I’ve posted before (here and here) about various sub-projects related to my conversion of an old French road bike into a practical porteur. Well, it’s nearly done and I thought I’d give a preview. Here’s the bike, a 1972 Jeunet 630 road bike, in “before” condition:
Conversion of a French road bike into a porteur: a preview
What attracted me to the bike originally (beside the fact that it is my hard-to-find size) was its lightweight lugged steel frame and fork made from Reynolds 531 tubing, with somewhat relaxed angles and room for fenders, its lightweight aluminum and mostly French components, and its overall classic, French character. I didn’t need another road bike, but I was intrigued by the versatility and style of the classic French porteur bikes, so I decided I’d attempt to convert it into one: a bike that’s light, and therefore easy to carry up steps, one with adequate gearing to conquer the hills of Somerville, one with an upright riding position, one that can carry a bag of groceries or haul a box to the post office, and lastly–and most importantly–one that is comfortable, fun and stylish enough to be my daily rider. I feel that the French porteur bikes, like the ones pictured below, integrate these features better than most bikes, and so it was that the porteur bike served as the template for my conversion:
1950’s Motobecane porteur. Photo courtesy JP Weigle via Flickr.
Modern iteration of the porteur: handmade in the US by Curt Goodrich.
Photo courtesy spoke sniffer via Flickr.
Here’s my Jeunet “after”, newly powder coated in a matte, minty green (RAL6021). I’ve assembled it well enough to ride, but by no means is it completed. It’s still missing lights (the subject of a prior post), and little things still need tweaking, like the brakes and the fender alignment.
Velo Orange, one of my favorite suppliers of classically styled bike parts and accessories, sell a beautifully crafted front porteur rack made from tubular stainless steel, taking all the design cues from the classic French constructeurs:
It’s large and versatile, with pannier loops, mounts for lights, an optional side rail, and a neat mount for securing an elongated front fender (typical of old French bikes), to avoid rattling. I haven’t decided how I’m going to realize the utility of the rack– I can add a basket, a crate, or a side rail… or simply use a bungee net to secure stuff. For now I have a single pannier attached to it, a repurposed old leather school bag that just happens to snugly hold a 13″ MacBook. Perfect! And I have an old wine crate that I may affix to the rack… we’ll see.
Also from Velo Orange are the handlebars, shaped just like the classic French porteur bars: similar to English 3-speed handlebars (commonly known as “North Road” bars), but slightly narrower and with less rise. Actually, the French porteurs used to use the bars flipped the other way around, to achieve more drop, but I have them in the non-typical orientation, flipped up to provide a more upright riding position.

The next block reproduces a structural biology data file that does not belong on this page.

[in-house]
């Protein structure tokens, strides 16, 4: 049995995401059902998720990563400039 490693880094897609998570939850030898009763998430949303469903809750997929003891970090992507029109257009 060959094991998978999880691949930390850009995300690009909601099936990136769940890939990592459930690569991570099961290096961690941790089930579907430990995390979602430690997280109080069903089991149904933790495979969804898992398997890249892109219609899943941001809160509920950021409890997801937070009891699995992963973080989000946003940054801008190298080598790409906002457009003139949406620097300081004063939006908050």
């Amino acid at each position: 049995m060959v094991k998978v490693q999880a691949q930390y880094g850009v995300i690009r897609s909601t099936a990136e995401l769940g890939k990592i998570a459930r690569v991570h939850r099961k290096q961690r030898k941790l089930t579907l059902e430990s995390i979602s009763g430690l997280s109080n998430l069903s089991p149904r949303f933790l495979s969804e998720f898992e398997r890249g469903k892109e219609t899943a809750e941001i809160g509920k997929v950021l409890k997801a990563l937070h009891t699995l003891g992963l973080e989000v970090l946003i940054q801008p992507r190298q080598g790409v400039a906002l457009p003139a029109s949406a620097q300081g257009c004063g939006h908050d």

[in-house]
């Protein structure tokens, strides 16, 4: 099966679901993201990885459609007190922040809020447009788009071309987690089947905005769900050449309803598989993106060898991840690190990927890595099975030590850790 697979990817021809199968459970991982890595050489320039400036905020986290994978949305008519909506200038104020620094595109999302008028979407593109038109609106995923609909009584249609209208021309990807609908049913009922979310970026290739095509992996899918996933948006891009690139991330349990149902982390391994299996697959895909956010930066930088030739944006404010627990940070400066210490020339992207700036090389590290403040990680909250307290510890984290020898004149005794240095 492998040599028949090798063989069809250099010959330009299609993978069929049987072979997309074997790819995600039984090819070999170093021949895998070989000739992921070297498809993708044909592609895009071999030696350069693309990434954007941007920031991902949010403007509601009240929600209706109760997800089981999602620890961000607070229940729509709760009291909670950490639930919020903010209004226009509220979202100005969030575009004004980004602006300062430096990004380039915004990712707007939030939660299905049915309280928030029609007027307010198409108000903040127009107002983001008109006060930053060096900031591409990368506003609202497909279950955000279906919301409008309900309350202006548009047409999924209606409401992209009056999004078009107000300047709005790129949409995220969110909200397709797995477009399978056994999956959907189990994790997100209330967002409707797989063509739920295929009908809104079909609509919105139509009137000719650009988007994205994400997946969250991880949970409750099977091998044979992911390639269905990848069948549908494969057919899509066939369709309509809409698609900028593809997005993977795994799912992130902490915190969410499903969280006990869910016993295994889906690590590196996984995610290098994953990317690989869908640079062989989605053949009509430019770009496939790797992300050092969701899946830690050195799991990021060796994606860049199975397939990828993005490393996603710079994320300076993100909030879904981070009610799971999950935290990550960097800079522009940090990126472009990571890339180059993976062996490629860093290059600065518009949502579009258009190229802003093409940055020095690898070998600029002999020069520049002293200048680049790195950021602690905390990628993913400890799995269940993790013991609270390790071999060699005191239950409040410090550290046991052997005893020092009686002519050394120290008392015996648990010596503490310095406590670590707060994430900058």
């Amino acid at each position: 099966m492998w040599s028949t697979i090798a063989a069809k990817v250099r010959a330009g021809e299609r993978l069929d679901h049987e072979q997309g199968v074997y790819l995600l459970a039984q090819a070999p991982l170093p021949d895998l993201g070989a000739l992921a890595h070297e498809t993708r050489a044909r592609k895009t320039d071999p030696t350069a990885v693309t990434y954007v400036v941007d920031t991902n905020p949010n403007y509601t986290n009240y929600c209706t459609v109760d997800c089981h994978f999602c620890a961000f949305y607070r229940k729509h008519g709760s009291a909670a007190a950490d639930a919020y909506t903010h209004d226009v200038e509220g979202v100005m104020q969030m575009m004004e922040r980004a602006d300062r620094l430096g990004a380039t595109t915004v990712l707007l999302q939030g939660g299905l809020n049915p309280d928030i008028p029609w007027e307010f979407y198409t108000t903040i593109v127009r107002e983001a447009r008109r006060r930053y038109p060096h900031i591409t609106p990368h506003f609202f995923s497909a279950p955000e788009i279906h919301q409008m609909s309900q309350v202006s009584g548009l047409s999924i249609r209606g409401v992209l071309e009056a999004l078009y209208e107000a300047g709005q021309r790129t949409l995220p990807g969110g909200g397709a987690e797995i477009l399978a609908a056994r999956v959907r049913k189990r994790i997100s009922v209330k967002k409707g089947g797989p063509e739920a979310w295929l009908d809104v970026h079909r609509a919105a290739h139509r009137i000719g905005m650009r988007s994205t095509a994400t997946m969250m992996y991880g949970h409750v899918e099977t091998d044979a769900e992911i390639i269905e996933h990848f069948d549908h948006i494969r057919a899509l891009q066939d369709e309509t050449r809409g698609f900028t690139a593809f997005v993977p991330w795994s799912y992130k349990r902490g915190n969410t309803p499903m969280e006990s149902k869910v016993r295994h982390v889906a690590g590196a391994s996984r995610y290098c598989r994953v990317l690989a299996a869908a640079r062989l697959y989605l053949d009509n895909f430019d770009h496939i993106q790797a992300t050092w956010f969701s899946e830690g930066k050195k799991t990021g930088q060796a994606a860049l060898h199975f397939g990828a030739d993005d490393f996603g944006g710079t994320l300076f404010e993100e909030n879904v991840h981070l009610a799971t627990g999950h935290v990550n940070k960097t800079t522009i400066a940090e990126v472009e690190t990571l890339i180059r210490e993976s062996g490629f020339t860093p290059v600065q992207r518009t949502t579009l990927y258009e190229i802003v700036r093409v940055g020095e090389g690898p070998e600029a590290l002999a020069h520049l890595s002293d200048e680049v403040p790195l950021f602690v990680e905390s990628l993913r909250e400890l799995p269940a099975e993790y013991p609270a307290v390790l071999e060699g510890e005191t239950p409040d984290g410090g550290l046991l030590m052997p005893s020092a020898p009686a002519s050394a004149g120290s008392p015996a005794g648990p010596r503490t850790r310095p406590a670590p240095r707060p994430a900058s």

I’ll also use this photo to illustrate the French style “inverse” brake levers. These are modern reproductions of old French brake levers. The inverse design is ingenious, it makes you wonder why this design hasn’t become the de facto standard among city-style brake levers. With the pivot point placed at the end of the bar, it allows your hand to rest anywhere along the bar from the bend on back, and still reach the brake lever!
Originally the Jeunet was geared like a typical road bike of that era: 10-speed, with a double chainring in front and a 5-speed freewheel in back. The outer chainring was usually large, typically having over 50 teeth, allowing the bike to go fast.
The porteurs had simpler gearing, usually a single, smaller chainring in front, coupled to a 5-speed freewheel. This provided plenty of gearing for getting around town, but didn’t allow the bike to quite reach road bike speeds. Not having a derailleur also means being able to have a chainguard or chaincase– another common and practical accessory of old city bikes the globe over. Since I wanted a simplified gearing setup and the potential to add a chainguard, I decided to convert the double chainring to a single, making the Jeunet a 5-speed in the spirit of the classic porteurs.
So next on the agenda is to complete the lighting. These are the headlight casings that I intend to retrofit with modern battery-operated LEDs:
They’ll mount underneath the front rack, attached by bracket, similar to the ones in the Curt Goodrich example above. I’ll make a step-by-step write-up of the LED conversion the topic of a future post. Until then, if you’d like to learn more about porteur bikes with tons of photo examples, check out this link. Here are some more pictures of the Jeunet porteur: